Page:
Without a data profiling step, the effort is reduced to a the proverbial dog chasing its tail. Profiling gives the efforts direction and an accurate estimate of when the destination can be reached.
Without data validation, you cannot be confident that the direction gleaned from the profiling is the right direction. The list maybe somewhat misleading in that data validation really happens after each one of those activities and not at the end of the effort.
There are some routine processes within each data quality activity. These processes seemed to cut across data quality efforts in various industries and systems.
Data profiling often involves investigating data types and lengths, as well as the pervasiveness of non-alphanumeric characters in the data. These types of errors often cause issues with data migration efforts. From a data quality perspective these types of errors would fall into the data conformity domain. Moreover, these issues could also affect the data timeliness domain as a result of the data migration failures. As you may detect, data quality domains and their issues are closely related and often have a ripple effect.
Data cleansing typically focuses on the removal of things like special characters from data but can also include conversion from one data type to another. If you think about data being dirty as data not looking like it should than data cleansing makes a little more sense.
Data standardization is the process of converting data to a commonly accepted norm, or standard. Typically this is done with various reference files or tables. For instance, there are commonly accepted abbreviations for things like state and country codes. Data standardization is the process by which conversion from the original source value to the defined standard occurs.
Data deduplication typically focuses on either the customer or product domains. Often organizations that grow through merger and acquisition end up having multiple records for the same customer and/or products. Being able to gauge the magnitude of this issue and remediate it is one of the most compelling offerings in the data quality space.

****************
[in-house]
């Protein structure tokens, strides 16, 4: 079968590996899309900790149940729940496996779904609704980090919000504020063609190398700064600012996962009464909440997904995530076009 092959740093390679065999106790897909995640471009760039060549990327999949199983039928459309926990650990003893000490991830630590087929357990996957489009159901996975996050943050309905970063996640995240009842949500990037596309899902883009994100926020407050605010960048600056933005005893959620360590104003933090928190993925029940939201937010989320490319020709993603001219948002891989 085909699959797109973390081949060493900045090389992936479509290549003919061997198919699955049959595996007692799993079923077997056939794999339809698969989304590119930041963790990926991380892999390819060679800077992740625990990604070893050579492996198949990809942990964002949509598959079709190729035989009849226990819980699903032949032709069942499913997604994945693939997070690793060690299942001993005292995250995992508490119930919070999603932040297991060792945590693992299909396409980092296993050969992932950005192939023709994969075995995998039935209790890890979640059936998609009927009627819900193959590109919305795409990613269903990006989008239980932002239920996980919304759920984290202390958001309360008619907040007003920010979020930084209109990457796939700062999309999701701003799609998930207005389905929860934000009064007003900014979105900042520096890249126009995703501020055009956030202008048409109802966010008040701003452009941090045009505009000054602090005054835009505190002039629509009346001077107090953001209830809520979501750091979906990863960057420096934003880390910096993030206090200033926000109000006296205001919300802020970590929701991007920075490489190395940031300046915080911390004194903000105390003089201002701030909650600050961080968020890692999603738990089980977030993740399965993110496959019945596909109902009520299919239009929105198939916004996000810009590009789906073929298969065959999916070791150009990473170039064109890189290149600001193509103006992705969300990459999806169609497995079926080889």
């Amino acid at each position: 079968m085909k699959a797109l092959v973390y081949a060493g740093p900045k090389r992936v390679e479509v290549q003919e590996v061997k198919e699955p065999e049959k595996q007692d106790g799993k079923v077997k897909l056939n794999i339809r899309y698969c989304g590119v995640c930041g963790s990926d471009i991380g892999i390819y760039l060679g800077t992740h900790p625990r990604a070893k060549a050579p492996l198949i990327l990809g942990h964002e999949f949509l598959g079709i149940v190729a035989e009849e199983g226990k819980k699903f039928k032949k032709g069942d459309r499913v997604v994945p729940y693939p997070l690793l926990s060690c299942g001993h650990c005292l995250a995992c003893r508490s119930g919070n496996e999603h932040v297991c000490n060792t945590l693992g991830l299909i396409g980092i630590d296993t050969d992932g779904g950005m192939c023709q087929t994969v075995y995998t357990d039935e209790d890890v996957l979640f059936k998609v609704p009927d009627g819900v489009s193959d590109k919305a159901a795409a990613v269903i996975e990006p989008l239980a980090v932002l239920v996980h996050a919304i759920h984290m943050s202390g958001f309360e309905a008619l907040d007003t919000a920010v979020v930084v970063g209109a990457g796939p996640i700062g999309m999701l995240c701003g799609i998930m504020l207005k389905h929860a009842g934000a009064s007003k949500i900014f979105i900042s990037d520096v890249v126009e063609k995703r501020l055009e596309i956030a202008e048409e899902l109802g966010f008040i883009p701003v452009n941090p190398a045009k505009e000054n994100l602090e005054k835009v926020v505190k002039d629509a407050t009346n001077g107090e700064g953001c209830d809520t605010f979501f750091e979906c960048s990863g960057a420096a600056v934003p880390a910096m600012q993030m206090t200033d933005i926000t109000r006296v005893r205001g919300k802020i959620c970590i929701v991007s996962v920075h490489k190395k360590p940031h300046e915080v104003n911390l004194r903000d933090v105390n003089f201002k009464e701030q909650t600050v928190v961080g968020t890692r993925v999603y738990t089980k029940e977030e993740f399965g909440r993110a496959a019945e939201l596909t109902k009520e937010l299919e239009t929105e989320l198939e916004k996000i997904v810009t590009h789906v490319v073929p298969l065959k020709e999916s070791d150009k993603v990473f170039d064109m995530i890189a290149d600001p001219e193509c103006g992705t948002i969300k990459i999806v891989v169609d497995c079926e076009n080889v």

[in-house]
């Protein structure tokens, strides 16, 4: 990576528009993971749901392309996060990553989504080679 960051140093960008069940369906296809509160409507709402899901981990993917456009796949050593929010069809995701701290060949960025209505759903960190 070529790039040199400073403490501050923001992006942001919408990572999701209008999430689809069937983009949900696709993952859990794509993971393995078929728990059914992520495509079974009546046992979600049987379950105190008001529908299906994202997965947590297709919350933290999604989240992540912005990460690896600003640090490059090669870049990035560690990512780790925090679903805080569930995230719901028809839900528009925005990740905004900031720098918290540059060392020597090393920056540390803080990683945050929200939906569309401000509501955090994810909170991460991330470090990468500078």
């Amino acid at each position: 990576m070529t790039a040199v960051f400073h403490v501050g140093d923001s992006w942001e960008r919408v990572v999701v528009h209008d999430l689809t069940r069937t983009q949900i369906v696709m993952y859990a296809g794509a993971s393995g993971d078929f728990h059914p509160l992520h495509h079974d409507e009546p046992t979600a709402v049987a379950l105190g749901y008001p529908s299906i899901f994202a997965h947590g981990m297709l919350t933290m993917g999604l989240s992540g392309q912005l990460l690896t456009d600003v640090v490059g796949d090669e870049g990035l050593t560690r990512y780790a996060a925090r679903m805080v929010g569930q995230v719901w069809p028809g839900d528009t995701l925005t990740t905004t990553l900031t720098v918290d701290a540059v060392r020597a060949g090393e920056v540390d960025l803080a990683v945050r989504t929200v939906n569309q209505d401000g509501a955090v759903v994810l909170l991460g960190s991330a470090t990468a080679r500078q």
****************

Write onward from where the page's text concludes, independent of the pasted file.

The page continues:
Data consolidation is performed in conjunction with duplicate identification and is the process by which the duplicates are reduced. Often this process is dependent on “survivorship” rules that define which record is kept and which is archived. Sometimes there are rules which condense the two records into a master record. Simple examples of survivorship rules include most recent, most complete, or source system based rules. It is crucial to note that the non-surviving record is archived and not discarded.
Data validation is the process by which data remediation steps taken and their results are reviewed with the data owner. Typically it is not possible to go through all the records involved so various use cases are often selected prior to remediation and reviewed once the work is completed. Use cases are involved data or records that are known to be an issue. This process is affectively the before and after snapshot and provide the data owner with a comfort level that those changes implemented are valid for all the data or records in question.
Off to battle!
I think that covers a great deal of what data quality efforts involve. I try to revisit these basics from time to time and drill into more detail when I come across examples. Hopefully this post contains enough information for those of you that are interested to go out and win some data quality battles.